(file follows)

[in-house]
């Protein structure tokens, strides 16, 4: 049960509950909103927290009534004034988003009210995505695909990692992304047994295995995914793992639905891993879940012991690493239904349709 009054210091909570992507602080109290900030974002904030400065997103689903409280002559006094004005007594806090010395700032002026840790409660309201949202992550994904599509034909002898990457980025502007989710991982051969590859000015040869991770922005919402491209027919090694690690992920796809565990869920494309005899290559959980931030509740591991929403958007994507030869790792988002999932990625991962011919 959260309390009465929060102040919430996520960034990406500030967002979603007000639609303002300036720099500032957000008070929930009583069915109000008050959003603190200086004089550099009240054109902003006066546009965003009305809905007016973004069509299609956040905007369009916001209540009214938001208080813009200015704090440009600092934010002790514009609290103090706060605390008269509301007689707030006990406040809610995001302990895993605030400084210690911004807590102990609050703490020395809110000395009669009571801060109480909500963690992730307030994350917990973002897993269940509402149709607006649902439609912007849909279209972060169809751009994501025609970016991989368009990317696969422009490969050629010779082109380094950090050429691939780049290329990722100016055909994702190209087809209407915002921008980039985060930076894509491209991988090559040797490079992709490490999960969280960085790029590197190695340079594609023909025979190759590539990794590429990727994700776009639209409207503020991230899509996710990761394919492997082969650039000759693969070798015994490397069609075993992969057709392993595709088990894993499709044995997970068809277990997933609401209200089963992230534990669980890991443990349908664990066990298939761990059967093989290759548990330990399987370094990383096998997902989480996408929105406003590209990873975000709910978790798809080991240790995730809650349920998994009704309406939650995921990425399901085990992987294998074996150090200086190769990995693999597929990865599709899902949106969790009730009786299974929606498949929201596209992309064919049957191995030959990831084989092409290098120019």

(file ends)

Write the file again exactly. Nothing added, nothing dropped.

[in-house]
């Protein structure tokens, strides 16, 4: 049960509950909103927290009534004034988003009210995505695909990692992304047994295995995914793992639905891993879940012991690493239904349709 009054210091909570992507602080109290900030974002904030400065997103689903409280002559006094004005007594806090010395700032002026840790409660309201949202992550994904599509034909002898990457980025502007989710991982051969590859000015040869991770922005919402491209027919090694690690992920796809565990869920494309005899290559959980931030509740591991929403958007994507030869790792988002999932990625991962011919 959260309390009465929060102040919430996520960034990406500030967002979603007000639609303002300036720099500032957000008070929930009583069915109000008050959003603190200086004089550099009240054109902003006066546009965003009305809905007016973004069509299609956040905007369009916001209540009214938001208080813009200015704090440009600092934010002790514009609290103090706060605390008269509301007689707030006990406040809610995001302990895993605030400084210690911004807590102990609050703490020395809110000395009669009571801060109480909500963690992730307030994350917990973002897993269940509402149709607006649902439609912007849909279209972060169809751009994501025609970016991989368009990317696969422009490969050629010779082109380094950090050429691939780049290329990722100016055909994702190209087809209407915002921008980039985060930076894509491209991988090559040797490079992709490490999960969280960085790029590197190695340079594609023909025979190759590539990794590429990727994700776009639209409207503020991230899509996710990761394919492997082969650039000759693969070798015994490397069609075993992969057709392993595709088990894993499709044995997970068809277990997933609401209200089963992230534990669980890991443990349908664990066990298939761990059967093989290759548990330990399987370094990383096998997902989480996408929105406003590209990873975000709910978790798809080991240790995730809650349920998994009704309406939650995921990425399901085990992987294998074996150090200086190769990995693999597929990865599709899902949106969790009730009786299974929606498949929201596209992309064919049957191995030959990831084989092409290098120019």